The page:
Question on WCF and baptism

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Neogillist

Puritan Board Freshman
"VII. The sacrament of Baptism is but once to be administered unto any person.18"

"18 TIT 3:5 Not by works of righteousness which we have done, but according to his mercy he saved us, by the washing of regeneration, and renewing of the Holy Ghost. "

I really don't see the connection between Titus 3:5 and why baptism is to be administered only once. Does any one of you know? I think there are better passages that can be raised in support of baptism once only, such as "One baptism, one faith, one Lord."
 

Romans922

Puritan Board Professor
Maybe it is because baptism is a sign of regeneration (NOT REGENERATION, a sign). Regeneration occurs once, baptism therefore occurs once.
 

Semper Fidelis

2 Timothy 2:24-25
Staff member
Jean-David,

It actually does apply because there are views of Baptism that focus attention on the intent and worthiness of the individual Baptized for its effectualness. Even among some who have a somewhat Reformed soteriology, there are some that make the rite one that is a sign of something inside - that is, it is of nothing if the person is not regenerated and not exercising true saving faith.

Thus, what if somebody is baptized when they have an Arminian soteriology and they begin to wonder if the Baptism really "counted" because, after all, they really didn't exercise faith in the right way so their Baptism doesn't "count" unless it was linked to a real faith.

In a very real sense, Arminians do make faith a work of righteousness so this verse points out that baptism is not in response to a work of righteousness in our faith but is of the promise of God. It also serves as a reminder that, even for the Reformed, the efficacy of Baptism is tied not to the quality or quantity of our faith but to God's promise and election.

:2cents:
 

Neogillist

Puritan Board Freshman
I guess it makes sense that since regeneration occurs once, and baptism is a sign of it, then it is to be administered once; but I've heard that some semi-Pelagians believe one may be regenerated multiple times and "fall from grace" also multiple times.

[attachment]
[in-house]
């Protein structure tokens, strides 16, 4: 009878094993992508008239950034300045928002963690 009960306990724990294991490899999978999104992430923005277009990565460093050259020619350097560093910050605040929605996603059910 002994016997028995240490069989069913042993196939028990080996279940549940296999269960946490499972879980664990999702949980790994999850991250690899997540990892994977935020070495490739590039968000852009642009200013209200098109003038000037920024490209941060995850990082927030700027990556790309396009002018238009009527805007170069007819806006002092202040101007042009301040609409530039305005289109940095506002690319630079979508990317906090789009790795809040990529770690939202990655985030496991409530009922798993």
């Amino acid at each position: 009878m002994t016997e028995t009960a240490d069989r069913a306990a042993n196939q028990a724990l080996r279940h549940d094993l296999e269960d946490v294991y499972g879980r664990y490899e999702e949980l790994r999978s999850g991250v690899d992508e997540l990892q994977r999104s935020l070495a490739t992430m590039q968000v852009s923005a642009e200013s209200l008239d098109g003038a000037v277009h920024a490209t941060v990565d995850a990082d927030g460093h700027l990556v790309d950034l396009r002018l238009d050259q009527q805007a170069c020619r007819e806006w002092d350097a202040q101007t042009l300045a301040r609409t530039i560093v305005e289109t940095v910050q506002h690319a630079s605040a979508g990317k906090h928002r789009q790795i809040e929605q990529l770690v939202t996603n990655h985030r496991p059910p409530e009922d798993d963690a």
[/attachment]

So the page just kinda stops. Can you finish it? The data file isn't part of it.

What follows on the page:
I've actually been baptized as a baby, and I personally lean towards paedo-baptism but I don't have any problem with credo-baptism. I think both views are biblical, so long as we don't exclude the children of believers from the covenant as some hyper-Calvinistic baptists would do, and those who hold to NCT. I personally would not mind joining a Reformed Baptist church if only they would not require me to be re-baptized in order to become a member. But because they don't think my baptism was valid, they do not view it as "re-baptism," like I do. So I stick to the confession; I think it would be abuse and misuse of the sacrament to be re-baptized anyway.
 

KMK

Administrator
Staff member
Just to add a slightly different angle, baptism is not a 'work of righteousness' either. Being dunked or sprinkled does not, in and of itself, make anyone more righteous. If this fact is not stated by Paul and the confession, some might seek rebaptism as a way of making themselves more righteous. ("I have been baptized 25 times and you only 18! Look how holy I am!) It would be similar to those who believe that taking grape juice with the Lord's Supper makes them more righteous than those who use wine. Or those who afflict their bodies in an effort to make themselves more righteous.
 

KMK

Administrator
Staff member
I personally would not mind joining a Reformed Baptist church if only they would not require me to be re-baptized in order to become a member. But because they don't think my baptism was valid, they do not view it as "re-baptism," like I do. So I stick to the confession; I think it would be abuse and misuse of the sacrament to be re-baptized anyway.

There are some Reformed Baptist churches (William Einwechter's for one) who would allow you, as a paedobaptist, to be a 'communicant' member but not a 'voting' member. They do this for the sake of unity.
 

Neogillist

Puritan Board Freshman
Actually, I heard that a few paedo-baptists were allowed to become members in John Piper's church without being re-baptized if they could support their position from Scriptures. His church was actually going to make a constitutional change to their declaration of faith to accept paedo-baptists as " second-class members" of their church, but the move was vetoed by a few elders. There is even one elder who wrote a long letter on the issue, dissagreeing with Dr. Piper over the point that credo-baptism vs paedo-baptism was a secondary issue. It actually frustrates me to see how ignorant Christians, or at least those who have not carefully studied a controversial issue can hold to their position so dogmatically, even to the point of becoming irrational about it. Here is the last update on the issue taken from their website:

Bethlehem Baptist Church : Baptism & Membership

For the most part, it is usually paedo-baptists who end up penalized for their belief in that they are largely unwelcomed into Reformed Baptist churches, while Reformed Baptists are typically welcomed into Reformed/Presbyterian churches so long as they accept to have their unbaptized children baptized. I personally like the stance of Ian Paisley's Free Presbyterian Church best, as they give their members the freedom to hold to either paedo/credo-baptism. That is the position I personally hold to.
 
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